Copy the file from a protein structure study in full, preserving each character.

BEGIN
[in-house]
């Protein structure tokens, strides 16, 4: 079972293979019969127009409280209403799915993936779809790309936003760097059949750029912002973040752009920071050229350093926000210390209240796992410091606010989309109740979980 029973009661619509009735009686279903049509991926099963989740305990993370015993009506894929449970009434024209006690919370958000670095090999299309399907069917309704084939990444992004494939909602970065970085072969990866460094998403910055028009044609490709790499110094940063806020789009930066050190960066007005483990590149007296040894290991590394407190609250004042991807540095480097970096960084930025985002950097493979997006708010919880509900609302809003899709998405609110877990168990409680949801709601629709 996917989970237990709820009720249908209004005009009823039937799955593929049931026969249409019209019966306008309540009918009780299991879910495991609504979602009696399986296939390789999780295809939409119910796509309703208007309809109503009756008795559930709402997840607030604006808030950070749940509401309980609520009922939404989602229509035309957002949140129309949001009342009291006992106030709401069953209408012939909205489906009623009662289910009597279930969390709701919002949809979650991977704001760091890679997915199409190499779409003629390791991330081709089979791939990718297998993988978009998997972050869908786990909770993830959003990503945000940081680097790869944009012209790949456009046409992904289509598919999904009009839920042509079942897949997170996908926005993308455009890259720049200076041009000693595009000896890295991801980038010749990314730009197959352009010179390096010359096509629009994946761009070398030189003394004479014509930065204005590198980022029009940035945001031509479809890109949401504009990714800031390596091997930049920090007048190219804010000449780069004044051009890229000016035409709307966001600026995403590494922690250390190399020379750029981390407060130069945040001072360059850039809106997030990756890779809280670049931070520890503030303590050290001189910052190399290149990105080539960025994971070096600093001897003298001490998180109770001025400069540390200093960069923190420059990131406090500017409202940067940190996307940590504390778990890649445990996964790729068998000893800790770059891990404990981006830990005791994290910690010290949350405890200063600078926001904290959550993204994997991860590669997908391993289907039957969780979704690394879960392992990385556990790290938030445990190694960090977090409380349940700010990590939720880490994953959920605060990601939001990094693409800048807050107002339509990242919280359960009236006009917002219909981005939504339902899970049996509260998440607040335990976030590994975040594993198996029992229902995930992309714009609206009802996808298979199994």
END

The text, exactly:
[in-house]
């Protein structure tokens, strides 16, 4: 079972293979019969127009409280209403799915993936779809790309936003760097059949750029912002973040752009920071050229350093926000210390209240796992410091606010989309109740979980 029973009661619509009735009686279903049509991926099963989740305990993370015993009506894929449970009434024209006690919370958000670095090999299309399907069917309704084939990444992004494939909602970065970085072969990866460094998403910055028009044609490709790499110094940063806020789009930066050190960066007005483990590149007296040894290991590394407190609250004042991807540095480097970096960084930025985002950097493979997006708010919880509900609302809003899709998405609110877990168990409680949801709601629709 996917989970237990709820009720249908209004005009009823039937799955593929049931026969249409019209019966306008309540009918009780299991879910495991609504979602009696399986296939390789999780295809939409119910796509309703208007309809109503009756008795559930709402997840607030604006808030950070749940509401309980609520009922939404989602229509035309957002949140129309949001009342009291006992106030709401069953209408012939909205489906009623009662289910009597279930969390709701919002949809979650991977704001760091890679997915199409190499779409003629390791991330081709089979791939990718297998993988978009998997972050869908786990909770993830959003990503945000940081680097790869944009012209790949456009046409992904289509598919999904009009839920042509079942897949997170996908926005993308455009890259720049200076041009000693595009000896890295991801980038010749990314730009197959352009010179390096010359096509629009994946761009070398030189003394004479014509930065204005590198980022029009940035945001031509479809890109949401504009990714800031390596091997930049920090007048190219804010000449780069004044051009890229000016035409709307966001600026995403590494922690250390190399020379750029981390407060130069945040001072360059850039809106997030990756890779809280670049931070520890503030303590050290001189910052190399290149990105080539960025994971070096600093001897003298001490998180109770001025400069540390200093960069923190420059990131406090500017409202940067940190996307940590504390778990890649445990996964790729068998000893800790770059891990404990981006830990005791994290910690010290949350405890200063600078926001904290959550993204994997991860590669997908391993289907039957969780979704690394879960392992990385556990790290938030445990190694960090977090409380349940700010990590939720880490994953959920605060990601939001990094693409800048807050107002339509990242919280359960009236006009917002219909981005939504339902899970049996509260998440607040335990976030590994975040594993198996029992229902995930992309714009609206009802996808298979199994």